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Cash Flow Statements, Explained

By Jennifer Dunn on September 18, 2019

What is a cash flow statement?

A cash flow statement shows you exactly how much cash entered and left your business over a specific reporting period. While other financial statements show you the “accounting” reality of your business (like how much your assets are worth, for example), the cash flow statement shows you the “cash reality” of what actually happened with your money in the period you’re looking at.

As a business owner, your cash flow statement helps you make good decisions about operating your business. As your business grows, loan officers and potential investors will also ask to look at your cash flow statement to evaluate your business’s finances.

The components of a cash flow statement

A typical cash flow statement looks like this: Cash Flow Statement Example(A cash flow statement prepared using the indirect method.)

If you want to plug your own numbers in, you can download our free cash flow statement template below.

Cartoon illustration of an income statement

Download a Free Cash Flow Statement Template

Plug your numbers in to understand how cash moves through your business with his handy Excel template.

Cash flow statements have three parts:

  1. Cash flow from operations This is the money coming into and leaving your business as a direct result of what your business does. Examples include payments from customers, payments to employees and vendors, and rent payments.

  2. Cash flow from investments This is the money coming into and leaving your business due to investment gains and losses. One example includes buying an asset, like a work truck or computer.

  3. Cash flow from financing This is the money coming into and leaving your business from external financing. Examples include taking out a loan from a bank, or any money gained when an owner or investor injects cash into a business. As your business grows, this might include paying investors or issuing stock.

In the above example, Diana evaluated her incoming and outgoing cash in all three categories, and ended the month with positive cash flow of $2,550,000.

How to prepare a cash flow statement

Before you begin preparing your cash flow statement, you’ll first need to gather all your company’s income and expenses. From there, you can create the cash flow statement yourself in a program like Excel, or have a Bench bookkeeper do it for you.

There are two ways to prepare a cash flow statement:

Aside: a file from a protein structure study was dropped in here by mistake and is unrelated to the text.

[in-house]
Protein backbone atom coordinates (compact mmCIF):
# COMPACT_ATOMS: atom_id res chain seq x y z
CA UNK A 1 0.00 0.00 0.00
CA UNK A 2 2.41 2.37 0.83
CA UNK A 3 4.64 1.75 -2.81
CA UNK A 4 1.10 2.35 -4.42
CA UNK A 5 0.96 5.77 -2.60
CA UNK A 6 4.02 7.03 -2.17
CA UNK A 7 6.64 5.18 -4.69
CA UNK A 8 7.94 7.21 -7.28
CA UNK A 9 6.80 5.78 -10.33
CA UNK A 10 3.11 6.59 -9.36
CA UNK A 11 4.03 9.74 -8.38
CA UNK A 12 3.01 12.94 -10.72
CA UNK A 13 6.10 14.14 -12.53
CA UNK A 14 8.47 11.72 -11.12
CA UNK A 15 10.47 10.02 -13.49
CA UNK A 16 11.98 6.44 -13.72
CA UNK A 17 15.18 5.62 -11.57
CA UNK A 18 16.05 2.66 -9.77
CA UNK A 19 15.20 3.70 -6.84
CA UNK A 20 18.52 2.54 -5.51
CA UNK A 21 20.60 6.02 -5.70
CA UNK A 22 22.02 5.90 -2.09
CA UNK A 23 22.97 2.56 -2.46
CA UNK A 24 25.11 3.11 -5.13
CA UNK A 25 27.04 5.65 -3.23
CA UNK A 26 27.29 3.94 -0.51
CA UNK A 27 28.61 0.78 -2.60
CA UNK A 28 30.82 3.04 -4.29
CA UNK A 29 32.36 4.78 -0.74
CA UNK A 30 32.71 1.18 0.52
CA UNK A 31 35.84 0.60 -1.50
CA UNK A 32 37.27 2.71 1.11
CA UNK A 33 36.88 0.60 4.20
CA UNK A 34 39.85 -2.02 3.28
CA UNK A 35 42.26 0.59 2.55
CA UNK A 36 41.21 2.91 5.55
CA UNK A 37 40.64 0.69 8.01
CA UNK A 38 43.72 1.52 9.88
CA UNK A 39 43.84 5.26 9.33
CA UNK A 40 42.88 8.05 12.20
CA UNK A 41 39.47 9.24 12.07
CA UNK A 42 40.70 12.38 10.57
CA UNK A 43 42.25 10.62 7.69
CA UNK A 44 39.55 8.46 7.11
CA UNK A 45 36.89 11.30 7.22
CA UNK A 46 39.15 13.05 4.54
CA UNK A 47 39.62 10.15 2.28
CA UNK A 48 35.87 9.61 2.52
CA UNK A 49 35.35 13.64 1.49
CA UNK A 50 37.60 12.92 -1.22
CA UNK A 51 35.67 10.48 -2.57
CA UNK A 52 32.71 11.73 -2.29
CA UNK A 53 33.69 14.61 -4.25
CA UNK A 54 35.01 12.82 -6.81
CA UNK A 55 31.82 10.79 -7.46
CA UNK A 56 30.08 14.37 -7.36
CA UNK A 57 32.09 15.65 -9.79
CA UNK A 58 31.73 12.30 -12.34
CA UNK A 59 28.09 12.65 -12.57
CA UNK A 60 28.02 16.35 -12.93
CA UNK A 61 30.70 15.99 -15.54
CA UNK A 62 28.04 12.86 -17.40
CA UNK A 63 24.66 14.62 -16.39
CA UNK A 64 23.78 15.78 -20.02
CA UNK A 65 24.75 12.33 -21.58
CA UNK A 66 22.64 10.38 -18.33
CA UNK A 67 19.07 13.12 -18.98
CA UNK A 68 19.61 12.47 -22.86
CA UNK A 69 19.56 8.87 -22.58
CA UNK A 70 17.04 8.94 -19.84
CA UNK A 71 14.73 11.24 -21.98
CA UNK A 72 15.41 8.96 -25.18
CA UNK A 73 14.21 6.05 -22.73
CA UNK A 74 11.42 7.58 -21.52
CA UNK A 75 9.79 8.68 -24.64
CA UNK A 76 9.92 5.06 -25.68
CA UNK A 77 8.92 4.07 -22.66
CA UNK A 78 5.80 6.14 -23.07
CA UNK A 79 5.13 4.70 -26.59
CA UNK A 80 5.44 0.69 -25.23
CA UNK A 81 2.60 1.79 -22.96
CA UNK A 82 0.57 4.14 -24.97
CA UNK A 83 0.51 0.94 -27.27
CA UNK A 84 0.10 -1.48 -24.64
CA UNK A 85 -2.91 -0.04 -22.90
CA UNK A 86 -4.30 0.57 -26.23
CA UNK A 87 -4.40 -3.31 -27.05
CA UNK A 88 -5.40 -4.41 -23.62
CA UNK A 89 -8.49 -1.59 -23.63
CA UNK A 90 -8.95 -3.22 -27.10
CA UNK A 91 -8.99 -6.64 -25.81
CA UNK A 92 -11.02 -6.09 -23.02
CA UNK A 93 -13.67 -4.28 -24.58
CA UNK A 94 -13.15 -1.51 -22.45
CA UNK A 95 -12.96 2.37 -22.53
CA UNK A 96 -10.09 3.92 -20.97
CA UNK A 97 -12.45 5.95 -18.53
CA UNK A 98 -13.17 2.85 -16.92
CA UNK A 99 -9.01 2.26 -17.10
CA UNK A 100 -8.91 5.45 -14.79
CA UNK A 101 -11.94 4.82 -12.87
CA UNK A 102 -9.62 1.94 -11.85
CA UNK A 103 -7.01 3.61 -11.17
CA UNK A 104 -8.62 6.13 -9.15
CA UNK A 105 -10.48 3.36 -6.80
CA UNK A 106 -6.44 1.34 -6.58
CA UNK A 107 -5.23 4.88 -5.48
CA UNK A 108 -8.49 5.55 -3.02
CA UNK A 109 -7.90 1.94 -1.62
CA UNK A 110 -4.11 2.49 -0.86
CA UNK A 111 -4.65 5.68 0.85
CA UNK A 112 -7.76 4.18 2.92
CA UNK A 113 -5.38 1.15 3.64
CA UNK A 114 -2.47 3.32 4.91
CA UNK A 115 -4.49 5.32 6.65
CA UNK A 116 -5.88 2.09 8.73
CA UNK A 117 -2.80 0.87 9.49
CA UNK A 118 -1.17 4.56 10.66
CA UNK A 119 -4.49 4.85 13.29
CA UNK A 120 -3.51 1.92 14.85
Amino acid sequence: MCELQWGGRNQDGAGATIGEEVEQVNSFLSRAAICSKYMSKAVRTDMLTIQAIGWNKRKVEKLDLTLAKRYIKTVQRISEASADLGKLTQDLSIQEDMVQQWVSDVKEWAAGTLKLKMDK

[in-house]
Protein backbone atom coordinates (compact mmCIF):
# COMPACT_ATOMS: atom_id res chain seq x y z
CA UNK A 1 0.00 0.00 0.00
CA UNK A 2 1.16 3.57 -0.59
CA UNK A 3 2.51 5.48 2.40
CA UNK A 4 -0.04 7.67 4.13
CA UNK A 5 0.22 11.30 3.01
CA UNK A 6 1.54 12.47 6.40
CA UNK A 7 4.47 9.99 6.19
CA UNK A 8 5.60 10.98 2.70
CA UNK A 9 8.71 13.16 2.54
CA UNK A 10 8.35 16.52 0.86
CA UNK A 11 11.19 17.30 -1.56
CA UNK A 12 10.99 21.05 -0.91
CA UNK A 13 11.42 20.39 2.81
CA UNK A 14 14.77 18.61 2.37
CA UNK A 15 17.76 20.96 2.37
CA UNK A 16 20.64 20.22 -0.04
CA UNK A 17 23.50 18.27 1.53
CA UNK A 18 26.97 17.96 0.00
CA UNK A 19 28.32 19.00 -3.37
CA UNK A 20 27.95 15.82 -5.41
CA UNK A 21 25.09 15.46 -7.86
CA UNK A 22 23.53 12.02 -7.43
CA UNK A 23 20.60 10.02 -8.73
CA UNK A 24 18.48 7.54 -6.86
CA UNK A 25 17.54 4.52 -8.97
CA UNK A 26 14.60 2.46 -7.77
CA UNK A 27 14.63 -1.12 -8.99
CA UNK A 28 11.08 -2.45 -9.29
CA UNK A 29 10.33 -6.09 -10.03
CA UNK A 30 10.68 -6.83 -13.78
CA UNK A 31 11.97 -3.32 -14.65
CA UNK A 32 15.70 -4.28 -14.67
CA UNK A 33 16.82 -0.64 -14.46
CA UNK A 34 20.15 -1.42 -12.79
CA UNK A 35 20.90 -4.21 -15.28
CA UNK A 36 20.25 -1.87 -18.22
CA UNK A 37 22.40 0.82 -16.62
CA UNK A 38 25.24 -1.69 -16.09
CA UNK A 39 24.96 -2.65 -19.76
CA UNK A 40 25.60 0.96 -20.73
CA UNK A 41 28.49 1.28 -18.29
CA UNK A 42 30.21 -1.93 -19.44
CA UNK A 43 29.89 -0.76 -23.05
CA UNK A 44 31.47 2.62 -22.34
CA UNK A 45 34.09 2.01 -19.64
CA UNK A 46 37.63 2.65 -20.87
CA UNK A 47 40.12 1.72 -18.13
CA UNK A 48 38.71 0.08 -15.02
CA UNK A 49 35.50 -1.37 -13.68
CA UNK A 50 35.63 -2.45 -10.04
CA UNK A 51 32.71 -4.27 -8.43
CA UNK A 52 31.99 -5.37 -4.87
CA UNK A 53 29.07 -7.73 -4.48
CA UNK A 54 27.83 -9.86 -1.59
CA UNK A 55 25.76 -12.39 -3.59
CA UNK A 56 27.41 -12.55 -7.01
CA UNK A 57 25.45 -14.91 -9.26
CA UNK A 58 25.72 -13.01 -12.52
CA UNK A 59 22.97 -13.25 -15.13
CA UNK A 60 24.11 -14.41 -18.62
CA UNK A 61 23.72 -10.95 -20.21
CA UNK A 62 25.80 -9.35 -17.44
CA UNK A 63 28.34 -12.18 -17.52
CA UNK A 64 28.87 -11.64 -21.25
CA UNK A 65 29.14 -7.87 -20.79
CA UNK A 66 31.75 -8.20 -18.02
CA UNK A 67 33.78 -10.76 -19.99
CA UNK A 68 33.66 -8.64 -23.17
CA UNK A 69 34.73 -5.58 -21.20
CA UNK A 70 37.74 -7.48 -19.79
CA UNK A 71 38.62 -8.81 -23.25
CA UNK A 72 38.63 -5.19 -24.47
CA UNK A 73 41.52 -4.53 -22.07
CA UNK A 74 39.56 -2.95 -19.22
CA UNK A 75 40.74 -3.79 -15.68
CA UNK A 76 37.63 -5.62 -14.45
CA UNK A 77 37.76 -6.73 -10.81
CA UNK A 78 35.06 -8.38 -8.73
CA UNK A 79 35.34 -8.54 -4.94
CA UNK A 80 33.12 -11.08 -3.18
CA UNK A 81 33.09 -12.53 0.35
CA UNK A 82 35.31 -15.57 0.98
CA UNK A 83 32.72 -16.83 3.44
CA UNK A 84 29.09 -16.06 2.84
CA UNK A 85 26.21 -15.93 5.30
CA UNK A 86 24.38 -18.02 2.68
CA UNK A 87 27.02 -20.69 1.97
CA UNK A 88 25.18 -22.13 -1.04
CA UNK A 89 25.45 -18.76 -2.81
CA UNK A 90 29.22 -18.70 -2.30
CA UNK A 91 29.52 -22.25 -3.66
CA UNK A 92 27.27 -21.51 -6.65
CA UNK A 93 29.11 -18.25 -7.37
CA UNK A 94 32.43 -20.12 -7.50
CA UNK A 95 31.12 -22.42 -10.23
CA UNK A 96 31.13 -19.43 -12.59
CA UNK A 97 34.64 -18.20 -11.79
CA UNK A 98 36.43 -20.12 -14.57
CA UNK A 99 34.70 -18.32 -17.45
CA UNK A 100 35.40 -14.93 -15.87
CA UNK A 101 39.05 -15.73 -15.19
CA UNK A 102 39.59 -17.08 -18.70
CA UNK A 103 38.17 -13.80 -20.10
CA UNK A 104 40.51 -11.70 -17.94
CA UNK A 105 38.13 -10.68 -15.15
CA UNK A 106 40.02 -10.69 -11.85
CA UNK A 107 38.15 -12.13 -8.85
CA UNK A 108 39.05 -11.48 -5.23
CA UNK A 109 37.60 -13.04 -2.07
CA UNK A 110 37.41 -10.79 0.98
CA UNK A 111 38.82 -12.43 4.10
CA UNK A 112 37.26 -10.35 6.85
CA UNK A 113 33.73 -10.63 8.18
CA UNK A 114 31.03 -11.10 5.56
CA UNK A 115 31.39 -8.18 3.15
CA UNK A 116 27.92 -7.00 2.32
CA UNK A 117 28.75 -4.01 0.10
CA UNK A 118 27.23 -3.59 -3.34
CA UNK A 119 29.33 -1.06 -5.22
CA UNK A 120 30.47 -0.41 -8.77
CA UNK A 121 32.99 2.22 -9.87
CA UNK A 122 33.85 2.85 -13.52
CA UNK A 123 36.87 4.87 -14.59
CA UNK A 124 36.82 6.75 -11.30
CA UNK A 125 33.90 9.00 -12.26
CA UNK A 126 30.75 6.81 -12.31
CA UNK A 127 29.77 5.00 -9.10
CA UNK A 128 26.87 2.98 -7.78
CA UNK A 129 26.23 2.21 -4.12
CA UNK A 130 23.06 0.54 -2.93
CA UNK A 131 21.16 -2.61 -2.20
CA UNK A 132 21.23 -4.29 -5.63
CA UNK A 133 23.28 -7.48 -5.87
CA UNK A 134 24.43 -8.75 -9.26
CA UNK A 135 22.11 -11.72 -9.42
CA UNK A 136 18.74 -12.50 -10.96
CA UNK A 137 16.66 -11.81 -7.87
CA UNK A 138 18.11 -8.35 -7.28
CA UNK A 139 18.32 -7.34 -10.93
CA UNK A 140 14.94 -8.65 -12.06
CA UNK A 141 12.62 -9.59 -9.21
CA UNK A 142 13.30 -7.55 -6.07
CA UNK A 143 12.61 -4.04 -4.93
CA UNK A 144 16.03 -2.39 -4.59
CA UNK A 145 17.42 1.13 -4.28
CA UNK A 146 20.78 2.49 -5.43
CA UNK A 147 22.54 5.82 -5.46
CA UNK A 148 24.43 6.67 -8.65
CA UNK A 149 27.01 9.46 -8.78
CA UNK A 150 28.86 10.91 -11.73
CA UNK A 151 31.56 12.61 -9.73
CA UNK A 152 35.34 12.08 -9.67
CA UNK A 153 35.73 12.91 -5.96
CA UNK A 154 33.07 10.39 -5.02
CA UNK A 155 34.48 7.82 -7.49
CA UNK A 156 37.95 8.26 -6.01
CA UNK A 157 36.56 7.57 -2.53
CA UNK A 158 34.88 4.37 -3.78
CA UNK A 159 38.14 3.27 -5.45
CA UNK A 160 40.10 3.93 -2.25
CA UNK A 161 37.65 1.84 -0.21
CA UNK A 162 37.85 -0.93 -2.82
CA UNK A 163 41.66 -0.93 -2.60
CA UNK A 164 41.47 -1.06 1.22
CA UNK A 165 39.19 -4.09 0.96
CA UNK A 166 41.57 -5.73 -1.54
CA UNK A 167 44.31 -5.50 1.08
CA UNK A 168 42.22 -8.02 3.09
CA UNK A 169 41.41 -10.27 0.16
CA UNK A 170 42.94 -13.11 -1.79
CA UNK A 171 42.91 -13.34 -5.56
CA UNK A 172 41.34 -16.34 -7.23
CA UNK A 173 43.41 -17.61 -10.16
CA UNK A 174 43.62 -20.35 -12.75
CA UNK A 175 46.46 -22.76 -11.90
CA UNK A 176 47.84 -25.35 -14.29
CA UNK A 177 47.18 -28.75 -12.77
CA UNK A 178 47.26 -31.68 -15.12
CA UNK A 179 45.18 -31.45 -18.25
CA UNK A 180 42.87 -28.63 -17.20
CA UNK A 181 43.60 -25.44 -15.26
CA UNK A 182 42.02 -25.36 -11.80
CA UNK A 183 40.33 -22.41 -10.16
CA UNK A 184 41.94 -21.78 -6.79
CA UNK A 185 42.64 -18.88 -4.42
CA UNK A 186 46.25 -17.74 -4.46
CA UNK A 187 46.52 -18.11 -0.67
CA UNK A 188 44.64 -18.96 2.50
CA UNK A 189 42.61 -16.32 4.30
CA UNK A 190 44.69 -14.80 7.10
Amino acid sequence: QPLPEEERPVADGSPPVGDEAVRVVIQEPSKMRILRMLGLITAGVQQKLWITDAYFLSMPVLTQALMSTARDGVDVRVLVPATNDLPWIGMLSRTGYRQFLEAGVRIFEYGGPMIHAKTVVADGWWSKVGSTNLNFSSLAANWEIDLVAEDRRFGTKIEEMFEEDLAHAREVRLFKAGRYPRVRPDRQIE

The indirect method (recommended for most businesses)

This is the simplest way to prepare a cash flow statement. With this method, you start with your net income from the period in which you want to evaluate your cash flow. To figure out your net income, first prepare an Income Statement and a Balance Sheet.

To see a more accurate representation of your company’s cash flow, you then adjust for incoming and outgoing cash through your business operations. Because this method is simpler, most small and medium-sized companies elect to use the indirect method of cash flow reporting for their own internal purposes.

The direct method

With this method, instead of starting with your company’s net income, you list out all of your cash income and expenses over the time period covered by the cash flow statement. Because this is more time consuming than simply adjusting your net income, most businesses elect to use the simpler indirect method. However, you may be required to present a cash flow statement prepared using the direct method when taking out a loan or pitching investors. You can learn more about preparing a cash flow statement using the direct method here.

A sample cash flow statement template

If you’re already doing your own bookkeeping, you can plug your numbers into a template, like our free cash flow statement template.

Use a template like this to prepare your cash flow statement using the indirect method:

Cash Flow Statement Template

The bottom line

It’s important that you know how much cash is entering and leaving your business so you can make good decisions. This might include paring back spending when times are lean, or hiring a new employee when you have spare cash on hand. When you’ve mastered the ups and downs of your cash flow, then you’re in control of your business.

Don’t think you’re up to making your own cash flow statements? Try Bench. We’ll pair you with a dedicated bookkeeper to prepare cash flow statements for you, and simple software to keep tabs on your finances.


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This post is to be used for informational purposes only and does not constitute legal, business, or tax advice. Each person should consult his or her own attorney, business advisor, or tax advisor with respect to matters referenced in this post. Bench assumes no liability for actions taken in reliance upon the information contained herein.

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